George A. Romero Reanimated Horror for a New Generation, and his Iconic Creation Still Entrances

The grandfather of modern horror tapped into cultural anxieties... but he also made a taut thriller.

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Despite the copious amounts of gore and self-seriousness that define the genre’s contemporary outings, American cinematic horror has gone through some seismic shifts in its 100+ year history. Prior to the ‘60s, horror films usually fell into three camps: sci-fi in the shadow of the Atomic Age, cheap dime-a-dozen B-movies, or theatrical adaptations of Gothic literature. The Hayes Code meant these films had to have some degree of restraint, and the horrors on-screen felt fantastical and removed from reality.

But in the ‘60s, America was at the center of a tumultuous transformation. War, political tensions, and explosive social change contributed to a growing feeling of existential malaise, shambling toward the nation like a harbinger of doom. In 1968, one filmmaking hopeful used a 35mm camera to tap into that directionless terror, and in the process changed quite literally everything. Fifty-five years later, George A. Romero’s Night of the Living Dead isn’t just the grandfather of the modern zombie film — it’s the architect of modern horror at large.

In their first appearance, the ravenous flesh-eaters who besiege a group of survivors holed up in an abandoned house aren’t given a name, only lovingly referred to as “ghouls” by their creator. It’s ironic the depiction became synonymous with zombies, given how committed Romero and co-writer John Russo were to creating a fresh kind of terror. In the spirit of Old Horror’s penchant for the fantastical and exotic, the original cinematic zombie of the ‘40s and ‘50s was a repurposed Voodoo legend, a reanimated body stripped of sentience and compelled to do the bidding of its human master.

These new ghouls, on the other hand, were defined by their grotesque texture and sheer numbers. The cannibalistic carnage they indulged in was paradoxically familiar and unfamiliar; horror movies had never been quite so visceral, yet Americans had developed a bitter appetite for violent savagery thanks to the media’s first-hand reporting of the Vietnam War. Inundated with photos depicting the brutality of combat, Romero and makeup artist Marilyn Eastman (who also stars as Helen Cooper) used a variety of low-budget tools like mortician’s wax and ham donated by a butcher’s shop to mimic gaping wounds and half-eaten flesh, informed by a new language of gore leaking out of TV sets and newspapers.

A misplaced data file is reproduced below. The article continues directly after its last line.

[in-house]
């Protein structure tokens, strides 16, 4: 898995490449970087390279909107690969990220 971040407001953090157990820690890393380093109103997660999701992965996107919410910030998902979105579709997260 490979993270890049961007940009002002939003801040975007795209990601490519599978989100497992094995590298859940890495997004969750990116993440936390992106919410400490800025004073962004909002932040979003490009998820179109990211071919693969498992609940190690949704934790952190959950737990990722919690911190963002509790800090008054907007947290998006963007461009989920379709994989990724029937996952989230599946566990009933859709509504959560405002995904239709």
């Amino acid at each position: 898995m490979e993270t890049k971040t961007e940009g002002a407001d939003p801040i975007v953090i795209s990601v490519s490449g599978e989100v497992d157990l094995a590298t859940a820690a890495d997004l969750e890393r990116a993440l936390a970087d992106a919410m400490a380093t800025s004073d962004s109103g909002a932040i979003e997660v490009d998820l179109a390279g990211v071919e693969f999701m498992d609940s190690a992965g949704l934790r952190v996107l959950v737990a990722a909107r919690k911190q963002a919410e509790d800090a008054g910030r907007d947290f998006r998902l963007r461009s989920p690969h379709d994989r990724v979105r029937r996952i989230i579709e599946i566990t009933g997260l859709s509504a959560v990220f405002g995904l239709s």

Less gory than their descendants, Romero’s ghouls are still just as hungry.

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The presence of the media in the movie, heard over radio and seen on TV, contributed to a bold and shocking backyard presence. In Night of the Living Dead, the war against an insurmountable threat wasn’t coming from another country; it was being broadcast from the shattered safety of rural Pennsylvania. The film’s bleak black-and-white cinematography and expressionistic shadows took the iconography of American domesticity and twisted it into a waking nightmare, paving the way for films like The Texas Chain Saw Massacre and Halloween.